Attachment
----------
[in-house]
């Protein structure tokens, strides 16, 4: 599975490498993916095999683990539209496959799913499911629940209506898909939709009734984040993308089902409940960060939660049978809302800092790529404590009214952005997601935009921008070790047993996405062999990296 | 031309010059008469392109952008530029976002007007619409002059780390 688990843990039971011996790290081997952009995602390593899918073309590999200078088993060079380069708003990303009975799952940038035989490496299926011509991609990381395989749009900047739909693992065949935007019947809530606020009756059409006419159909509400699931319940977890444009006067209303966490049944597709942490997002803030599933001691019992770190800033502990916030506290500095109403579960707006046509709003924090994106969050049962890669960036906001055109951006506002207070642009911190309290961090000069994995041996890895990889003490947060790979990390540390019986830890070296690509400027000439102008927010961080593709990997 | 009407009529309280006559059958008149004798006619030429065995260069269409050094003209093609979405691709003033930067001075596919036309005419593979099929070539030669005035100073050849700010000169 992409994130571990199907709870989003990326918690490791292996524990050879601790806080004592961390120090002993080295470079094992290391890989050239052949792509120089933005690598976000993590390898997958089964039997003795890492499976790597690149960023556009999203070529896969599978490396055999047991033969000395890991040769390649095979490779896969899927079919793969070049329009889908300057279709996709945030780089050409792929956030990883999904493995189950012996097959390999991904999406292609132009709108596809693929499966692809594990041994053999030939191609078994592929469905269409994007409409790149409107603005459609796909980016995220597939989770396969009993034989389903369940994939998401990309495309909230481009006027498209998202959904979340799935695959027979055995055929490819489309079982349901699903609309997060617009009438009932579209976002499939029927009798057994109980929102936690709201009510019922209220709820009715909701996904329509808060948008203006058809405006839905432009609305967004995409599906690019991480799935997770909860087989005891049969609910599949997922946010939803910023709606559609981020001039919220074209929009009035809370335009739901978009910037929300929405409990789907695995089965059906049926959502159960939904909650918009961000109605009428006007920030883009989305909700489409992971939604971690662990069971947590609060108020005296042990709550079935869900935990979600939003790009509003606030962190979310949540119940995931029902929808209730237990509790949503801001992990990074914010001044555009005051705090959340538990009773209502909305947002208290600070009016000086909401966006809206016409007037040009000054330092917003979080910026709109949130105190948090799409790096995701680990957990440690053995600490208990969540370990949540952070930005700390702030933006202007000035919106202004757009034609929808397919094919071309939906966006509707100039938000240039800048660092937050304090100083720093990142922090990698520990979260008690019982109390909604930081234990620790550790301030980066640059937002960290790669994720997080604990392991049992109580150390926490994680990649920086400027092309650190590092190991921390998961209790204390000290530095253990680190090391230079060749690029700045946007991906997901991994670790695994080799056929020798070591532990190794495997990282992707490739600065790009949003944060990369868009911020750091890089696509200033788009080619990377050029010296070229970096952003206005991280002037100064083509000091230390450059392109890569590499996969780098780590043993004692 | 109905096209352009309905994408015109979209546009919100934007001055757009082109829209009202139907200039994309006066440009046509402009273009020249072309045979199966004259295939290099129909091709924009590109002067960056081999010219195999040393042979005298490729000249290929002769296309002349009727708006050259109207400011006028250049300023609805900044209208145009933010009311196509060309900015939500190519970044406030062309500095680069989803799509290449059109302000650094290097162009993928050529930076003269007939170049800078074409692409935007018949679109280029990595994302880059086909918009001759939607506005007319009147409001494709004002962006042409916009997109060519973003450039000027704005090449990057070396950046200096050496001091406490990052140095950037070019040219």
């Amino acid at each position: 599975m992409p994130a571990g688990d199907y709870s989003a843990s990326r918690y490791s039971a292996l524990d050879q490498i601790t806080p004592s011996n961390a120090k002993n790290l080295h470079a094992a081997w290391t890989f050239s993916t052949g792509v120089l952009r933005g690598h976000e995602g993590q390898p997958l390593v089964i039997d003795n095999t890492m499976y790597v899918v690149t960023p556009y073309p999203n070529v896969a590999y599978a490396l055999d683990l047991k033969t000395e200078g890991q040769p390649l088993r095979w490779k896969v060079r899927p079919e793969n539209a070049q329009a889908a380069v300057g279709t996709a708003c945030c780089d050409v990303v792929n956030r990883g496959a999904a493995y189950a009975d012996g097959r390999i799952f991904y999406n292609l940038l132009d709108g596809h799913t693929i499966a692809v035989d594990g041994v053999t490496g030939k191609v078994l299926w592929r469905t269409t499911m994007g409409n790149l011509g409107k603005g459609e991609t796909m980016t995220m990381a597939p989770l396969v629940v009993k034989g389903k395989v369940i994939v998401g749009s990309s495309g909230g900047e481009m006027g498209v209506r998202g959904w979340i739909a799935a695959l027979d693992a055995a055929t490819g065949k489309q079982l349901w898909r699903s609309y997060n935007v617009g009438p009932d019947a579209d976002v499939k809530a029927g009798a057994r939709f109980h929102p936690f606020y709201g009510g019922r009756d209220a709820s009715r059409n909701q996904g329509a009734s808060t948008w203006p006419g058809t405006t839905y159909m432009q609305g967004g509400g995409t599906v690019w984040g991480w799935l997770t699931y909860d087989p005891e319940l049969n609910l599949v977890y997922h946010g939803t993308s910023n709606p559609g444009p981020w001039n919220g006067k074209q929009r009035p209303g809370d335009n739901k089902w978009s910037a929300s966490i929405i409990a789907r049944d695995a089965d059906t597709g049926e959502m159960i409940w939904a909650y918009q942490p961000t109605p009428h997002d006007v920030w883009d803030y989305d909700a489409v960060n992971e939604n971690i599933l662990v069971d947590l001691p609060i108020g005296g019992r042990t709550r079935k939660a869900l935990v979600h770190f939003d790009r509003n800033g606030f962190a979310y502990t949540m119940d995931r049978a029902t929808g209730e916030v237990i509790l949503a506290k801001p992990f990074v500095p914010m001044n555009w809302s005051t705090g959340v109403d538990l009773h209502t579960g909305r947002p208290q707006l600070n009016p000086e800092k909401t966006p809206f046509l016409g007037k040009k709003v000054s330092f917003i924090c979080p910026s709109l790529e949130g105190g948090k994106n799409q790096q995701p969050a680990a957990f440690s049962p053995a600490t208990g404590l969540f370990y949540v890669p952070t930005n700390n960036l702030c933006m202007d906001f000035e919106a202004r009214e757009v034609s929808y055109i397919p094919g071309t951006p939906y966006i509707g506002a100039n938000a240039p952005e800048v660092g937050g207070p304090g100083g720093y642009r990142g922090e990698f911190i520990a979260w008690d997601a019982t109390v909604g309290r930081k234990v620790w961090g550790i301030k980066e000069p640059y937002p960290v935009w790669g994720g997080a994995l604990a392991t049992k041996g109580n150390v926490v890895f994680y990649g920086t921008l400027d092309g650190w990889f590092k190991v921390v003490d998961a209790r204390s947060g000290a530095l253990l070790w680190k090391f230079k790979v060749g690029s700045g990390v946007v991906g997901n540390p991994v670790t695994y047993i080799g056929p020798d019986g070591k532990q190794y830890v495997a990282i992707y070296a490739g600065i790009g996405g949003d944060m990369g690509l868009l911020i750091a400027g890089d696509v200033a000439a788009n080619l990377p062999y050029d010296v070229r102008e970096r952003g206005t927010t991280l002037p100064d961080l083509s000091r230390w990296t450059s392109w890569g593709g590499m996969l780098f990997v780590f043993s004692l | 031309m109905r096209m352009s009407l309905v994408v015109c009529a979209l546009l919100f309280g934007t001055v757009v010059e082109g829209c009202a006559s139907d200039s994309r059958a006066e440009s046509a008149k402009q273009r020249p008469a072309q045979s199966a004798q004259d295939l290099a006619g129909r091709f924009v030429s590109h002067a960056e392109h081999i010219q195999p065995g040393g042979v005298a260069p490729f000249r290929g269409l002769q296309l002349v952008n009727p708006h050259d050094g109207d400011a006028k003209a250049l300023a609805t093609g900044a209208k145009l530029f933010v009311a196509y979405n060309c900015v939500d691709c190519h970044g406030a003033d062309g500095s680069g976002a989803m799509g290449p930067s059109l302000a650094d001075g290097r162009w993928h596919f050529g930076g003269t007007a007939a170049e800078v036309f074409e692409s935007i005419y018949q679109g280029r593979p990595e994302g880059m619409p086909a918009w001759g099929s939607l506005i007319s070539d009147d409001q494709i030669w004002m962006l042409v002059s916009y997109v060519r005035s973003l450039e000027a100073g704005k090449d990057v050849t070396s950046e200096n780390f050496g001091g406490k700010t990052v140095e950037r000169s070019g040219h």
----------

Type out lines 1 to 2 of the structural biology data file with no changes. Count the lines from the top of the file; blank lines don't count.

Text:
[in-house]
């Protein structure tokens, strides 16, 4: 599975490498993916095999683990539209496959799913499911629940209506898909939709009734984040993308089902409940960060939660049978809302800092790529404590009214952005997601935009921008070790047993996405062999990296 | 031309010059008469392109952008530029976002007007619409002059780390 688990843990039971011996790290081997952009995602390593899918073309590999200078088993060079380069708003990303009975799952940038035989490496299926011509991609990381395989749009900047739909693992065949935007019947809530606020009756059409006419159909509400699931319940977890444009006067209303966490049944597709942490997002803030599933001691019992770190800033502990916030506290500095109403579960707006046509709003924090994106969050049962890669960036906001055109951006506002207070642009911190309290961090000069994995041996890895990889003490947060790979990390540390019986830890070296690509400027000439102008927010961080593709990997 | 009407009529309280006559059958008149004798006619030429065995260069269409050094003209093609979405691709003033930067001075596919036309005419593979099929070539030669005035100073050849700010000169 992409994130571990199907709870989003990326918690490791292996524990050879601790806080004592961390120090002993080295470079094992290391890989050239052949792509120089933005690598976000993590390898997958089964039997003795890492499976790597690149960023556009999203070529896969599978490396055999047991033969000395890991040769390649095979490779896969899927079919793969070049329009889908300057279709996709945030780089050409792929956030990883999904493995189950012996097959390999991904999406292609132009709108596809693929499966692809594990041994053999030939191609078994592929469905269409994007409409790149409107603005459609796909980016995220597939989770396969009993034989389903369940994939998401990309495309909230481009006027498209998202959904979340799935695959027979055995055929490819489309079982349901699903609309997060617009009438009932579209976002499939029927009798057994109980929102936690709201009510019922209220709820009715909701996904329509808060948008203006058809405006839905432009609305967004995409599906690019991480799935997770909860087989005891049969609910599949997922946010939803910023709606559609981020001039919220074209929009009035809370335009739901978009910037929300929405409990789907695995089965059906049926959502159960939904909650918009961000109605009428006007920030883009989305909700489409992971939604971690662990069971947590609060108020005296042990709550079935869900935990979600939003790009509003606030962190979310949540119940995931029902929808209730237990509790949503801001992990990074914010001044555009005051705090959340538990009773209502909305947002208290600070009016000086909401966006809206016409007037040009000054330092917003979080910026709109949130105190948090799409790096995701680990957990440690053995600490208990969540370990949540952070930005700390702030933006202007000035919106202004757009034609929808397919094919071309939906966006509707100039938000240039800048660092937050304090100083720093990142922090990698520990979260008690019982109390909604930081234990620790550790301030980066640059937002960290790669994720997080604990392991049992109580150390926490994680990649920086400027092309650190590092190991921390998961209790204390000290530095253990680190090391230079060749690029700045946007991906997901991994670790695994080799056929020798070591532990190794495997990282992707490739600065790009949003944060990369868009911020750091890089696509200033788009080619990377050029010296070229970096952003206005991280002037100064083509000091230390450059392109890569590499996969780098780590043993004692 | 109905096209352009309905994408015109979209546009919100934007001055757009082109829209009202139907200039994309006066440009046509402009273009020249072309045979199966004259295939290099129909091709924009590109002067960056081999010219195999040393042979005298490729000249290929002769296309002349009727708006050259109207400011006028250049300023609805900044209208145009933010009311196509060309900015939500190519970044406030062309500095680069989803799509290449059109302000650094290097162009993928050529930076003269007939170049800078074409692409935007018949679109280029990595994302880059086909918009001759939607506005007319009147409001494709004002962006042409916009997109060519973003450039000027704005090449990057070396950046200096050496001091406490990052140095950037070019040219």